Jason Reitman gave a terrible suck-up speech at the Golden Globes this year, and it may be a key to some lapses in his movies. UP IN THE AIR is miles better than JUNOT, but for me the end is a bit of a letdown. I'm not going to spoil it here. And I don't at all mean to suggest you shouldn't see it. Obviously Reitman can handle actors (both Jason Bateman and J.K. Simmons from JUNOT have roles here), and his screenplay is sharp and dazzling. The sexy zingers going back and forth between Clooney and Farmiga left the audience laughing and panting at the same time--who writes clever dialogue like this anymore?

Afterwards, we went to Foster Burger, a fairly new joint out in the no-man's land of SE Foster and 52nd Avenue. I say no man's land because across the street is an adult movie store and a seedy massage parlor--a strange place for a burger with the kind of pedigree that shouts the Pearl District. Foster Burger is co-owned by Chef Daniel Mondok (Sel Gris) and restaurateur Andy Ricker (Pok Pok), two of the biggest culinary stars in Portland. It's got a divey vibe. We got there around 9:15 last night and the place was just winding down (they close at 10, and apparently are packed at 8:00).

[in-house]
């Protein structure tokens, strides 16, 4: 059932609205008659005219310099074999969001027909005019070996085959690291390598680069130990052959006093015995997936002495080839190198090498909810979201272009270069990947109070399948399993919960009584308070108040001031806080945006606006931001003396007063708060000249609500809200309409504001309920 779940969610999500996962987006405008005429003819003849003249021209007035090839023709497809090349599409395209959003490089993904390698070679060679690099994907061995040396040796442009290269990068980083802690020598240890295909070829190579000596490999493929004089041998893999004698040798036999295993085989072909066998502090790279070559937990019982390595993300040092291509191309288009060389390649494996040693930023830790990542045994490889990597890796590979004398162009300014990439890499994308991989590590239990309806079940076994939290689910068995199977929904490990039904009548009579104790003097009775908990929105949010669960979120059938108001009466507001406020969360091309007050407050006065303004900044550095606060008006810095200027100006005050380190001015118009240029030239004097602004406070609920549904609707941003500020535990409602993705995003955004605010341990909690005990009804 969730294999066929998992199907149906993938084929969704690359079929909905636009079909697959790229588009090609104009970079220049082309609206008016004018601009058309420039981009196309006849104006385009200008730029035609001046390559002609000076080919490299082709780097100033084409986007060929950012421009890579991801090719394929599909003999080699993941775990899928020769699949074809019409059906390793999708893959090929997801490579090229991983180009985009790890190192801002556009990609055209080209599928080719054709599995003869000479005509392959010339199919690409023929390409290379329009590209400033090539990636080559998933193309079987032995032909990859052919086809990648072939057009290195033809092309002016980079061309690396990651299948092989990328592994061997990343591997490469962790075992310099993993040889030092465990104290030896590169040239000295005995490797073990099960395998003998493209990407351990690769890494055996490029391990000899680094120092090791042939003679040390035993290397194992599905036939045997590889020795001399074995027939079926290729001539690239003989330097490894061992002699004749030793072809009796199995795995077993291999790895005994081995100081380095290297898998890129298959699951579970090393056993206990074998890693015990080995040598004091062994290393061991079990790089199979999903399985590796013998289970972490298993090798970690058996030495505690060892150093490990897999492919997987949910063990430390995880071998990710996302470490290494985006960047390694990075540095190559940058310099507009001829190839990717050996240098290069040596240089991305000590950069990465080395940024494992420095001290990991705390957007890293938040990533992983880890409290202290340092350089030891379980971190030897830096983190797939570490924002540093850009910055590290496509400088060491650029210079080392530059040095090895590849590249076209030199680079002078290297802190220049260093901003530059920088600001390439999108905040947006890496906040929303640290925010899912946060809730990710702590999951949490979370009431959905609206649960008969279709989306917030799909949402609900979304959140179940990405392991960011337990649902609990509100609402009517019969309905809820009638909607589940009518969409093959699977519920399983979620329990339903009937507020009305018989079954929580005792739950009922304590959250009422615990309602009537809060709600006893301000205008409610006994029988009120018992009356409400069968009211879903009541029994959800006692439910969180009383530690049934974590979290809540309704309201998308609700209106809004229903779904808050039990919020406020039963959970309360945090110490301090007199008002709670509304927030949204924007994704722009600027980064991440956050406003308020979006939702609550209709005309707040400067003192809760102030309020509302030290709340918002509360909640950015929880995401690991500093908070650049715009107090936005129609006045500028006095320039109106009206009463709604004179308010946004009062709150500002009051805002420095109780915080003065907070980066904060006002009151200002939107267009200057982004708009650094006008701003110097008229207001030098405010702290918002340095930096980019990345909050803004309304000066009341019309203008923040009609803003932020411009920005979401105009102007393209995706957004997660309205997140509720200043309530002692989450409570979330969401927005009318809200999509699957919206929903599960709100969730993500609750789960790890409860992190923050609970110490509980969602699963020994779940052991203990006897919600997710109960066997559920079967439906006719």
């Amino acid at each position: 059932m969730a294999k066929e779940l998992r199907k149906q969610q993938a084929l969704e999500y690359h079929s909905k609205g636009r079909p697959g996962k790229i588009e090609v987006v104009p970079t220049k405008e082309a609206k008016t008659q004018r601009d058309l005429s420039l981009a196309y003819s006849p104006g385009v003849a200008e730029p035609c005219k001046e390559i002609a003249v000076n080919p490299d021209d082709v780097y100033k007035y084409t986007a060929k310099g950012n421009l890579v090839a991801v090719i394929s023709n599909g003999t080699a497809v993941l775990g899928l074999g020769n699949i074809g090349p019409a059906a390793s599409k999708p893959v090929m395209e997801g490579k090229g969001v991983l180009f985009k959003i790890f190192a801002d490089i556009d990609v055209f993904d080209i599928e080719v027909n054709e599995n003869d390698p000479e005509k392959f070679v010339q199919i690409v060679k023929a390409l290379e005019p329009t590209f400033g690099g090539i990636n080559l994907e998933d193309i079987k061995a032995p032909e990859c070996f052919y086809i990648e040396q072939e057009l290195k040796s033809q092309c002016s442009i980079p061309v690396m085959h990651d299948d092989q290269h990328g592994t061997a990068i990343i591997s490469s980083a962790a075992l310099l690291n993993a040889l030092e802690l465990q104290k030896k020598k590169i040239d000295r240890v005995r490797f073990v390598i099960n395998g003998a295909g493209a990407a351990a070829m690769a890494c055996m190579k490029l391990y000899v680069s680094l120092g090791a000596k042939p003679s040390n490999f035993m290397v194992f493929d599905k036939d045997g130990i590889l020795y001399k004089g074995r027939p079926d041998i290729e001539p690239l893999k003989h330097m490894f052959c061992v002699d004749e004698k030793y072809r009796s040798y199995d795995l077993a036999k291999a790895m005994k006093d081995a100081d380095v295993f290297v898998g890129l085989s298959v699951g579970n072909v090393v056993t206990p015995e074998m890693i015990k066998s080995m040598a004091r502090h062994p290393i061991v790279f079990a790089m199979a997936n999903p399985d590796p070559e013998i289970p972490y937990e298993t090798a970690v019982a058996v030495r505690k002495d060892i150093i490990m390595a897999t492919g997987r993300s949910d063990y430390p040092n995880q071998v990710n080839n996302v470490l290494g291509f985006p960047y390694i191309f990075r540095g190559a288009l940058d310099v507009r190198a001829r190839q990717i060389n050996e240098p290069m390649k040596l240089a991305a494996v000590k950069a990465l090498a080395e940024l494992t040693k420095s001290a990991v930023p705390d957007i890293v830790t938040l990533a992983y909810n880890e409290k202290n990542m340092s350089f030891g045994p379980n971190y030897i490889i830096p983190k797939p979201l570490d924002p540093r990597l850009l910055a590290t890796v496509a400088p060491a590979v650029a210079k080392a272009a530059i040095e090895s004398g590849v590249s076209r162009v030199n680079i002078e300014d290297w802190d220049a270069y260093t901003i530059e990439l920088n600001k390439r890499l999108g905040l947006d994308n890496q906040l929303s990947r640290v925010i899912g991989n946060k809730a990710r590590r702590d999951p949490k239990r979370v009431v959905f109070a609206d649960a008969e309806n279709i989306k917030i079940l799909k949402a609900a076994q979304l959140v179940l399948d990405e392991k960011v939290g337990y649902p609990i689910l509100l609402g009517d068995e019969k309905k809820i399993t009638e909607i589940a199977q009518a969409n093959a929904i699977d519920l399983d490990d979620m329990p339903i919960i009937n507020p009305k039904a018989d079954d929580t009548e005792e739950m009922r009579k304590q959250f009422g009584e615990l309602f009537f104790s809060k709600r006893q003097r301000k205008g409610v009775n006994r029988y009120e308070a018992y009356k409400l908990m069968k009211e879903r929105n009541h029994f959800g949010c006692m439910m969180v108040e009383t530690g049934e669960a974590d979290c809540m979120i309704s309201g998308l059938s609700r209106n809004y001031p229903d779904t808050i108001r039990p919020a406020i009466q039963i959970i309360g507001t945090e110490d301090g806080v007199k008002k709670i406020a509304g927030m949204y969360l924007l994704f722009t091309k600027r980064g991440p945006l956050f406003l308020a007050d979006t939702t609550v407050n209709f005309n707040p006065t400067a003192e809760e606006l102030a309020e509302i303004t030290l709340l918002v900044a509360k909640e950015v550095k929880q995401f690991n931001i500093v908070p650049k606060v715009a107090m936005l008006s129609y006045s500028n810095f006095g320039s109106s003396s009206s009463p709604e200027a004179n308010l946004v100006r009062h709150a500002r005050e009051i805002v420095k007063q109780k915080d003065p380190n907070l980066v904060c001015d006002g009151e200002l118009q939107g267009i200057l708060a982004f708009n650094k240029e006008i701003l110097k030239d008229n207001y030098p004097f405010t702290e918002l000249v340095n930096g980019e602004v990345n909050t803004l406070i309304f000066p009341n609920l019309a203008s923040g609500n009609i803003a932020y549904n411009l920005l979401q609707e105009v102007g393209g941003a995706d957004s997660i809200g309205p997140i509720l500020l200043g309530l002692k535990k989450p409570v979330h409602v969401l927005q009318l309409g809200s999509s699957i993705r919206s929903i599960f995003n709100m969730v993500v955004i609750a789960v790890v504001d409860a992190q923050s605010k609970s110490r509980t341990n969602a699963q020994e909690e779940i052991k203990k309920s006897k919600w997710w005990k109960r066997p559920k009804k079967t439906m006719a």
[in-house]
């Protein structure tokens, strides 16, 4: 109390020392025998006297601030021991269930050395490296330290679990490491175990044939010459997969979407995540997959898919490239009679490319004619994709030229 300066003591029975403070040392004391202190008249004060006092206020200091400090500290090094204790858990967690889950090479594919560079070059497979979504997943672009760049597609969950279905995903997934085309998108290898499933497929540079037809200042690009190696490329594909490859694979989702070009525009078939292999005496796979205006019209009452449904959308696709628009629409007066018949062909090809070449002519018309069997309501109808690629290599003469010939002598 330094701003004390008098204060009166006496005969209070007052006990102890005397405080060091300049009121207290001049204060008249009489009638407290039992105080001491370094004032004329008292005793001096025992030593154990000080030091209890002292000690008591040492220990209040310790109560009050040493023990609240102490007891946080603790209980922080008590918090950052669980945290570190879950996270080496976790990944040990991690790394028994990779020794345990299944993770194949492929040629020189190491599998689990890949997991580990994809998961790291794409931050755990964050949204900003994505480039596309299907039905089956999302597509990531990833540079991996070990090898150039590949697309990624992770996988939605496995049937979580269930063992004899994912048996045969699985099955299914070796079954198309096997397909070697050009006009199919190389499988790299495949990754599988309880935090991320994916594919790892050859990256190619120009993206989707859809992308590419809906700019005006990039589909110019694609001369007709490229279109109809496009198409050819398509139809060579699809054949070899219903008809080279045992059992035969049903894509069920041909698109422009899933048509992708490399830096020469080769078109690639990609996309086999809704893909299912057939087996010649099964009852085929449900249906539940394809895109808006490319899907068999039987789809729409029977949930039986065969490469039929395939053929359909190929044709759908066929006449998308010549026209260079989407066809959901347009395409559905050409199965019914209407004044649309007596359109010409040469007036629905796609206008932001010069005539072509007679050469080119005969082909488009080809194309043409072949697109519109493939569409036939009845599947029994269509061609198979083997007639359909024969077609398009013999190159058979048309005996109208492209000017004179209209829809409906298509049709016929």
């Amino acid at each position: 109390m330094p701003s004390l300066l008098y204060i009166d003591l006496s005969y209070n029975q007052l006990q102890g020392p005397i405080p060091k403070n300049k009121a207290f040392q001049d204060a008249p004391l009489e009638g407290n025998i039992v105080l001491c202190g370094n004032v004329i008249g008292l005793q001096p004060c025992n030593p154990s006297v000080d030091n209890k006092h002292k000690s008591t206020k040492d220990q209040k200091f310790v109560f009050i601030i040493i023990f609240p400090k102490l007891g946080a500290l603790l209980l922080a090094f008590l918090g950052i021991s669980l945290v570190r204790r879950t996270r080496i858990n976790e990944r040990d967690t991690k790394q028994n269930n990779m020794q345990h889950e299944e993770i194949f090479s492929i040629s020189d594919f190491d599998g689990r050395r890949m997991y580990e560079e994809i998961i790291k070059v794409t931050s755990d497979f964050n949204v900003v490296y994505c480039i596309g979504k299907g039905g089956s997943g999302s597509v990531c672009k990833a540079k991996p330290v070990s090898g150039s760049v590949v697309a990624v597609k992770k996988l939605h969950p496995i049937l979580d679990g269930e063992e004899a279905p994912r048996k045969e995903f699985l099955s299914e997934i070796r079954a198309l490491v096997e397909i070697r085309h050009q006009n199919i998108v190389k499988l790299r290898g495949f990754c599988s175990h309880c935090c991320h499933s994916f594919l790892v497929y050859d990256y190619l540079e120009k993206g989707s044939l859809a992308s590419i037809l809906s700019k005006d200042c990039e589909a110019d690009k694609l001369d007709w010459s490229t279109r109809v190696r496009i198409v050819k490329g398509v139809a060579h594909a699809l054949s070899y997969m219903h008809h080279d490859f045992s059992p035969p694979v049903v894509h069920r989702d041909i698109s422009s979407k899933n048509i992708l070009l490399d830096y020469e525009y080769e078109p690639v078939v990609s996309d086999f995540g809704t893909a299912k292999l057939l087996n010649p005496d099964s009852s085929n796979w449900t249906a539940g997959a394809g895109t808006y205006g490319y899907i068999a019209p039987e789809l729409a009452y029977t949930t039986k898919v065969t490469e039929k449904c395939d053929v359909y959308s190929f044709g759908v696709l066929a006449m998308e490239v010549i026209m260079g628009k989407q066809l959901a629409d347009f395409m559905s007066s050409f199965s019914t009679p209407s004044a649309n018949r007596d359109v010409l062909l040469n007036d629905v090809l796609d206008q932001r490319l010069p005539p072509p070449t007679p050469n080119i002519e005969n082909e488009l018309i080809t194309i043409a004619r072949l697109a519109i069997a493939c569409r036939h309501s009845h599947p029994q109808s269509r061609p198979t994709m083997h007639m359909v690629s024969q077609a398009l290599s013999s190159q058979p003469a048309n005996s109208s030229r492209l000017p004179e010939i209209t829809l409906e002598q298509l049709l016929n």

There is a fair selection of beer to choose from but only a syrah and a chardonnay for wine. The menu is short and mostly smart. What you want here is the burger (there is a lamb, fish and mushroom burgers for the finicky) and fries. You can order it for extra $ with chick cu bacon or sharp cheddar cheese (our choices), bleu cheese, a fried egg or caramelized onions. And there is a daily soup choice and salads (does a dive really need a chopped salad that includes such pretentious additions as chicken confit, radicchio and pork belly lardons?).

The burger is spectacular. Beefy and augmented with back fat, this char grilled patty is perfect. The bacon and sharp cheddar are in ideal balance. For once a so-called fancy burger isn't an overstuffed mess that falls apart in your hands (though you do need more than one napkin to contain all the good juices running down your fingers and arms) The sesame seed roll is delicious--soft but with body enough to hold hold everything including lettuce, house-made pickles, onion and Foster's secret sauce. The accompanying fries were also first rate--crunchy, slightly salty, with soft potatoey interiors. I don't eat burgers very often, but this is an exceptional burger.